I was recently asked if I was trying to corner the market for Thomas Day game tables? Why did I need four Thomas Day game tables? Obvious answers: too much time and money, no impulse control.

While true, it is not the whole truth.

Thomas Day was/is a compelling person. He was a third generation free man of color and the largest furniture maker in pre-Civil War North Carolina. And a slave owner. You can read an NPR article about him HERE.

I saw an alleged Thomas Day game table on eBay and watched the auction. Reasonably priced but shipping was high and I had no way of knowing if it actually was as claimed. Auction ended with no sale. I watched it on its next listing. And again on its third. I took time to read the listing and realized the table was located within five miles of my house.

I contacted the seller to see if the table was going to be offered again. He responded that he was done with eBay but there was a woman from South Carolina coming to take look at it. He said I was free to come look at it if I wanted. I wanted and scheduled a visit inviting my friend, Jerome Bias, to come view it with me.

We came, we saw, we were skeptical. The seller was quite insistent and knew all the right people in the collector community. We talked and turned the table every which way to look for evidence either way. In the end, Jerome’s skepticism lost to my desire to own. A price was negotiated and the table followed me home. The lady from South Carolina, if she existed, never made an appearance.

A few weeks later, I took the table to Martin O’Brien, a highly respected conservator of furniture in Winston-Salem. We stared and talked for a while. His belief is that there is very good chance it is a Thomas Day piece. Or he said that hoping that he could make this fairly large odd person go away.

I found the second table in Hudson, NC. I took lots of pictures and compared it to the first. There were more similarities than differences. I thought about it for a few weeks but finally gave in to the paranoia that it might be bought by someone who didn’t realize what it might be. I drove back to Hudson and acquired it. The dealer was having a sale. I paid substantially less for this one than the first. The first wasn’t that expensive to begin with.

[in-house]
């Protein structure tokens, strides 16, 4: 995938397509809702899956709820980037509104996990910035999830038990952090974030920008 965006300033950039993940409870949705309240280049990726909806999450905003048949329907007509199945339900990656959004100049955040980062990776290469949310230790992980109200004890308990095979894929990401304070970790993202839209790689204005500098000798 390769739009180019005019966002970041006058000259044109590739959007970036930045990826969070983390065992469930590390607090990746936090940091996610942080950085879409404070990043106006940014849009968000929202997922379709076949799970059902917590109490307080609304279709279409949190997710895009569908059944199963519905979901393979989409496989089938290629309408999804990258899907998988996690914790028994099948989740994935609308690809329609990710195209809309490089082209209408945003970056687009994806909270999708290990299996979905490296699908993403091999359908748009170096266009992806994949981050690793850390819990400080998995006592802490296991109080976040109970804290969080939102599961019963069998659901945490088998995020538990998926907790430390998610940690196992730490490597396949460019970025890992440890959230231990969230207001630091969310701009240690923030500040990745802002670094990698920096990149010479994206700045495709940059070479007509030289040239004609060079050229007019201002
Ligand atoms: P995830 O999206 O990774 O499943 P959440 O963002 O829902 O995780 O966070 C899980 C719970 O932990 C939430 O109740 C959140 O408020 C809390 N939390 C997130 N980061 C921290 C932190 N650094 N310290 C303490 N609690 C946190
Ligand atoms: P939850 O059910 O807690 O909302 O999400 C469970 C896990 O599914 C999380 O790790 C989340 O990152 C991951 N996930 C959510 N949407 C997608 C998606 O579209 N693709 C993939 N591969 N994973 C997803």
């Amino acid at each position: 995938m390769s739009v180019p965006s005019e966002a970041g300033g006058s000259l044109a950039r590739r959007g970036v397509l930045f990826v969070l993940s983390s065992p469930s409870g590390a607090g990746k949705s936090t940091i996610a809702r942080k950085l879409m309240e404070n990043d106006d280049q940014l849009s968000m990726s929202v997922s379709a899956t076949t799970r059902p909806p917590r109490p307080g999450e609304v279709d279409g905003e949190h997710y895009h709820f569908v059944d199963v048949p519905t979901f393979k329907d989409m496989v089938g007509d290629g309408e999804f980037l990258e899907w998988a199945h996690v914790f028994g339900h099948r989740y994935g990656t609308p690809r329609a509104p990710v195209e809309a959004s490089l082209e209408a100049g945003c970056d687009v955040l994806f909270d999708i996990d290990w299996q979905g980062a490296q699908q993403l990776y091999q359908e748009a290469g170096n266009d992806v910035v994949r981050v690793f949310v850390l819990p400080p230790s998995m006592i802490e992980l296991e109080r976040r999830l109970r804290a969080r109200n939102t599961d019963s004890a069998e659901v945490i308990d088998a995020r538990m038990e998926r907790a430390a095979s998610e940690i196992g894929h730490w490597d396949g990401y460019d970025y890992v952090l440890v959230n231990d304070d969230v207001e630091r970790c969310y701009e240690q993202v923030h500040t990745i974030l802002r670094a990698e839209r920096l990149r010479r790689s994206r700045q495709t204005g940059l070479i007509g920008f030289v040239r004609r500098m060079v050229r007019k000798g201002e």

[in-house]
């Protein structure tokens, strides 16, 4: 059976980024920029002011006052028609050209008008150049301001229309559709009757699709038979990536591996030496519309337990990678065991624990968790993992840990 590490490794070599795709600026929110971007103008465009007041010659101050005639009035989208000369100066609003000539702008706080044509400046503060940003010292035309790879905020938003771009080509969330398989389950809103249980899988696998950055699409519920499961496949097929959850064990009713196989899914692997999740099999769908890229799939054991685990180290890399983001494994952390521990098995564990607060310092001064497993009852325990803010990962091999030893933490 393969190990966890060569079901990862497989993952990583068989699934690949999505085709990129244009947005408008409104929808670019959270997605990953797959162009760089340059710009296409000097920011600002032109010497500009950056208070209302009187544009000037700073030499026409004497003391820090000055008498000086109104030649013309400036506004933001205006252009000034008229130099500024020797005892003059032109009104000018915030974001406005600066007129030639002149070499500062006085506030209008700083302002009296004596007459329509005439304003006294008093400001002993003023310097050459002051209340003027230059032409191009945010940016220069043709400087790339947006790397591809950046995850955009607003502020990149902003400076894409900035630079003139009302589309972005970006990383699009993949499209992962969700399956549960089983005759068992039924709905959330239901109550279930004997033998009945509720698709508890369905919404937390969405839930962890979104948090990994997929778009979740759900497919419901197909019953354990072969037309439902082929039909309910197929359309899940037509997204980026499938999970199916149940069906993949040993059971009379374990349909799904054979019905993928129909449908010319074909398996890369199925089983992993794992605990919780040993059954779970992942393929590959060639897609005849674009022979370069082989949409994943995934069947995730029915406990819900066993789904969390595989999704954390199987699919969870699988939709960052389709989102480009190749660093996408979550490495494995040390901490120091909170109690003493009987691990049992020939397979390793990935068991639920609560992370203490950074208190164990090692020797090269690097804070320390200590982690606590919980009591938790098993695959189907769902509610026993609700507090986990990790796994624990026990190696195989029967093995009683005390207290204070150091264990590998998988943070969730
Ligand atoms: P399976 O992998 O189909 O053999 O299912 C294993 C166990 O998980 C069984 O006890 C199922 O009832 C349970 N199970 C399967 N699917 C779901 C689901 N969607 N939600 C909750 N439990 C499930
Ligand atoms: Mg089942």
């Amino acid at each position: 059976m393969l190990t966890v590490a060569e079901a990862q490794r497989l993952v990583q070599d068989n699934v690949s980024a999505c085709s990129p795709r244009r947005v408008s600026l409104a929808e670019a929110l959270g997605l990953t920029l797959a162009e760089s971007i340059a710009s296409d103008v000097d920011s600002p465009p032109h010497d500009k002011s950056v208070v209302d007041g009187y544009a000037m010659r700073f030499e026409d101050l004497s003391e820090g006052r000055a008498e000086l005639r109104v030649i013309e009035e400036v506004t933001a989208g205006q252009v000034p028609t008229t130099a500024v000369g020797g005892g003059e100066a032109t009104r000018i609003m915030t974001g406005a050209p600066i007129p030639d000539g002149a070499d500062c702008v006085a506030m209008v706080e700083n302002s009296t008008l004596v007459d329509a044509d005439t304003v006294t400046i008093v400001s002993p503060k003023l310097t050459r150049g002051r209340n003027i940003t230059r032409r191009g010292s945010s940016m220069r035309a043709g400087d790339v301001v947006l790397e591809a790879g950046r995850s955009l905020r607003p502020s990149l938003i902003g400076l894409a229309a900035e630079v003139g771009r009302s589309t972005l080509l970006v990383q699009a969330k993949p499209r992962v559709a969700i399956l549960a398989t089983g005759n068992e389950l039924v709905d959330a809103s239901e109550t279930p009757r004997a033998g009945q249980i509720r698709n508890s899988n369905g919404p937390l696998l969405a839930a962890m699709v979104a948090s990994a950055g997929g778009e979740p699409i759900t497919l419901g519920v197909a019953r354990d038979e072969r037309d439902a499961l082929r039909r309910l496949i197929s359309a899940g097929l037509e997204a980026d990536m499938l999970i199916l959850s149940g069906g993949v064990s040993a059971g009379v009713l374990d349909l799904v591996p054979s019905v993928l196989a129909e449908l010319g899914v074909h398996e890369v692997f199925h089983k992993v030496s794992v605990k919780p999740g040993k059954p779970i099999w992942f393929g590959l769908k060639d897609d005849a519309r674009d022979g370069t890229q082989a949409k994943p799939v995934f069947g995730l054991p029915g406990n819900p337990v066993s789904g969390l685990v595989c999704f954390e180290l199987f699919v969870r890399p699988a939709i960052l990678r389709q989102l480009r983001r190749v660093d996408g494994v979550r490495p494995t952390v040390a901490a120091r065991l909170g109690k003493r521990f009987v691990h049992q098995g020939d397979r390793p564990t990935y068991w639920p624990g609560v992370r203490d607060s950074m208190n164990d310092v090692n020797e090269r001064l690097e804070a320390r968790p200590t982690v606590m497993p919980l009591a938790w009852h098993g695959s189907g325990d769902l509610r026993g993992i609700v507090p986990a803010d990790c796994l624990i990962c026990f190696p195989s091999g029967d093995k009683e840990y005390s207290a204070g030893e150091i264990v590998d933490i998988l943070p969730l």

Jerome told me about the third one at a Greensboro antiques mall. I picked it up while driving back from Martin O’Brien’s shop. I was there to allow him to examine the second table. We decided the second was likely a Day piece. The mall gave me 15% off for paying cash for the third. I paid less for the third one than the second.

The fourth one was at a large antiques mall in Burlington. Again, many of the same features as the first three. The dealer had marked it down so, once again, I paid less than for the third.

I own these four with the intent of offering them up for study. I would like to work with a group or museum to offer the chance to study them with other known pieces of Day furniture. See the evolution of design and construction, techniques and materials. A chance to learn more about early 19th century furniture.

Eventually, I want to find a home for the tables. Give others a chance to see and study them. They need to go. Eventually. We have a large house but it’s not infinitely large. I have no intention of becoming a Thomas Day hoarder.

One thing I have learned is that Mr. Day’s method of foot attachment is subject to failure. He makes a load bearing joint from an end-grain to end-grain glue joint reinforced with a single dowel.

Yellow glue works best when it is thick enough to measure. With a yardstick.

A repaired joint. Just not well repaired.

This failure is seen on most of the tables:

Imminent failure.

Imminent failure.

Hanging in there by a dowel.

Hanging in there by a dowel.

On the other hand, the tables have survived for over 150 years. How long should a joint last to be considered a success?